Territory Stories

Weed management plan for gamba grass (Andropogon gayanus) : 2010

Details:

Title

Weed management plan for gamba grass (Andropogon gayanus) : 2010

Other title

Replaced by Weed management plan for Andropogon gayanus (Gamba Grass) 2014

Creator

Northern Territory. Department of Natural Resources, Environment, The Arts and Sport. Natural Resources Division

Collection

E-Publications; E-Books; PublicationNT; Weed management plan

Date

2010

Description

This Weed Management Plan forms part of a strategic approach to gamba grass (Andropogon gayanus) management in the NT, with the overall aim being to mitigate the damage caused by gamba grass in relation to the natural environment, property and infrastructure and public health. A comprehensive weed risk management assessment found gamba grass to be a very high risk weed where potential exists for successful management.

Notes

Made available by via Publications (Legal Deposit) Act 2004 (NT).

Table of contents

1. Introduction -- 2. Aim and objectives -- 3. Gamba grass declaration status -- 4. Current distribution -- 5. Management requirements -- 6. Eradication and control methods -- 7. Developing a weed seed spread prevention program -- 8. Tracking progress and judging success -- 9. Support and information for land managers -- Appendix A: Summary of management requirements and related actions – gamba grass in class A/C zone -- Appendix B1: Summary of management requirements and related actions – gamba grass in class B/C zone – small landholdings 20ha or less -- Appendix B2: Summary of management requirements and related actions – gamba grass in class B/C zone – large landholdings of more than 20ha -- Appendix C: Summary of management requirements and related actions – gamba grass in public transport or service corridors -- Appendix D: Suggested gamba grass monitoring report template -- Appendix E: Targets -- List of Figures -- List of Tables

Language

English

Subject

Andropogon gayanus; Control; Gamba grass; Weeds

Publisher name

Northern Territory Government

Place of publication

Palmerston

Edition

2010 edition

Series

Weed management plan

Now known as

Weed management plan for Andropogon gayanus (Gamba Grass) 2014

Previously known as

Weed management plan for gamba grass (Andropogon gayanus) : draft August 2009

Format

iii, 31 pages : colour illustrations and maps ; 30 cm

File type

application/pdf

ISBN

9781921519840

Use

Attribution International 4.0 (CC BY 4.0)

Copyright owner

Northern Territory Government

License

https://creativecommons.org/licenses/by/4.0/

Related materials

Submission to the review of the Weed Management Plan for Andropogon Gayanus (Gamba grass) 2010

Related links

https://hdl.handle.net/10070/265105 [Weed management plan for Andropogon gayanus (Gamba Grass) 2014]; https://hdl.handle.net/10070/300740 [Weed management plan for Gamba Grass (Andropogon gayanus) - August 2018]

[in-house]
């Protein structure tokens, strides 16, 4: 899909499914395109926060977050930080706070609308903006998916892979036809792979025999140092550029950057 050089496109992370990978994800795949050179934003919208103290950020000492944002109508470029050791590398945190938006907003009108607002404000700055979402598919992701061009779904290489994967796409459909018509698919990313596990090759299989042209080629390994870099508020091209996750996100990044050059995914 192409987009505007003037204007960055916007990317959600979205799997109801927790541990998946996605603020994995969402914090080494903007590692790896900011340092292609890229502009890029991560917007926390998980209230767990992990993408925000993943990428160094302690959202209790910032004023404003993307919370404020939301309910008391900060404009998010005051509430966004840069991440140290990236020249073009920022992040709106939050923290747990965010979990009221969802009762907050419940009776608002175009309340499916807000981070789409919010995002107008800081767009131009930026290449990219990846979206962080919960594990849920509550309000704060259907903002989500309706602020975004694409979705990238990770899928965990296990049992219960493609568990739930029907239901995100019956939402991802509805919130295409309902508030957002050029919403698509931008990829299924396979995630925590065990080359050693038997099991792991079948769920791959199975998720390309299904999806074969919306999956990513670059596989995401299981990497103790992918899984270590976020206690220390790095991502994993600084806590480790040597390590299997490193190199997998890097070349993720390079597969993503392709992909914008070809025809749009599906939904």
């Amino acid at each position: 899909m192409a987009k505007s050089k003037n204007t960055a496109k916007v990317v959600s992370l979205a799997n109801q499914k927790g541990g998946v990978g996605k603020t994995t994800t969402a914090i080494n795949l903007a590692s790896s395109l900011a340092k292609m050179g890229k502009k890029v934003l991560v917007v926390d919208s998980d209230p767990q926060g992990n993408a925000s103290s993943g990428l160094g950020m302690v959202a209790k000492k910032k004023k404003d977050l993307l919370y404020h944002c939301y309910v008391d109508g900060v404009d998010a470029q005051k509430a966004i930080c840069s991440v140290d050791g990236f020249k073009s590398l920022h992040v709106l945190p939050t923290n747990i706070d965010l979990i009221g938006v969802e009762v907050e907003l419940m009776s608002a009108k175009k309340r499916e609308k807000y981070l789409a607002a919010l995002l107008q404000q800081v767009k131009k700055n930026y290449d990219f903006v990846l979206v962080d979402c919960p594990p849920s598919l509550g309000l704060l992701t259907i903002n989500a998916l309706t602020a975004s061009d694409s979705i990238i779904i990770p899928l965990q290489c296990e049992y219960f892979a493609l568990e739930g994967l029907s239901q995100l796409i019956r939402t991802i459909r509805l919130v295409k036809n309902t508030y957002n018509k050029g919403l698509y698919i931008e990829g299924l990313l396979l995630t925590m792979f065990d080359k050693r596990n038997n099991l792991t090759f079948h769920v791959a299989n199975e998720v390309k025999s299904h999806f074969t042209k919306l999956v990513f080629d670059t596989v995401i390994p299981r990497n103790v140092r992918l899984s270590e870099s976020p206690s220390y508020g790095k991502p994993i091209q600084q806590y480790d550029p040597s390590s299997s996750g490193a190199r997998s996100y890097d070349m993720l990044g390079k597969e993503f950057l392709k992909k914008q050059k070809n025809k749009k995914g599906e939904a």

Parent handle

https://hdl.handle.net/10070/804175

Citation address

https://hdl.handle.net/10070/805221

Page content

Weed Management Plan for Andropogon gayanus (Gamba Grass) 14 Chemical control of gamba grass will require at least two treatments within a growing season. The initial treatment of existing mature plants and any seedlings should ideally occur following the onset of initial wet season rains, when there is active growth (usually November to December). A follow up treatment should be undertaken in approximately two to four weeks time. This treatment is necessary to treat plants which may have been missed or newly germinating seedlings. A further inspection of the management area will be required prior to April (when gamba grass is beginning to set seed) to ensure no plants have survived or any seeds have germinated. The introduction or production of any new seeds will mean the plants life cycle will continue and the infestation will persist. The results of a strict chemical control program will become more evident with each application. Continual maintenance is imperative as the introduction or production of any new seeds will enable the infestation to persist. 6.2.3 How to apply herbicide Herbicide should be sprayed over the entire tussock to increase and allow effective uptake, as not all tillers in the tussock are connected. A fine spray with low application pressure enables good coverage of the whole plant. A range of dyes are commonly available where herbicides are sold. These can be used in the spray to identify when herbicide has been applied to the entire tussock. The recommended time of year for spraying includes parts of the wet season, so a wetting agent may be used to reduce the chances of wash-off. To treat large infestation areas, start at the edges and work inwards, gradually reducing infestation size. Linear infestations should also be controlled in a strategic manner. Control of plants high in the catchment should be prioritised. Along transport corridors the outbreaks furthest from major/source infestations should be targeted first, working towards the major infestation to avoid inadvertent spread. 6.2.4 Monitoring results and follow-up Treatment areas must be revisited no less than four weeks after spraying, but prior to seedset in May to ensure the plants are dead. Follow-up control to kill any gamba grass seedlings is to be done for at least three years after treatment, this time period takes into account remaining seeds in the soil which may remain viable for extended periods. Areas are to be checked, as part of an on-going monitoring program, early in each calendar year prior to seed set after eradication is thought to have been achieved. 6.2.5 Mission Grass (Pennisetum polystachion) This same herbicide mix described above is used to kill mission grass. Mission grass may invade areas after local eradication of gamba grass; the two should therefore be managed simultaneously if both grasses are present. 6.3 Non-chemical control 6.3.1 Physical removal Individual plants can be removed by hand or by using a mattock. The entire root mat should be removed and excess soil shaken off the root system to ensure the plant dies. Physical removal is very laborious and may therefore only be effective and/or feasible where plant numbers are limited. For almost all populations, chemical control provides the most efficient management approach available.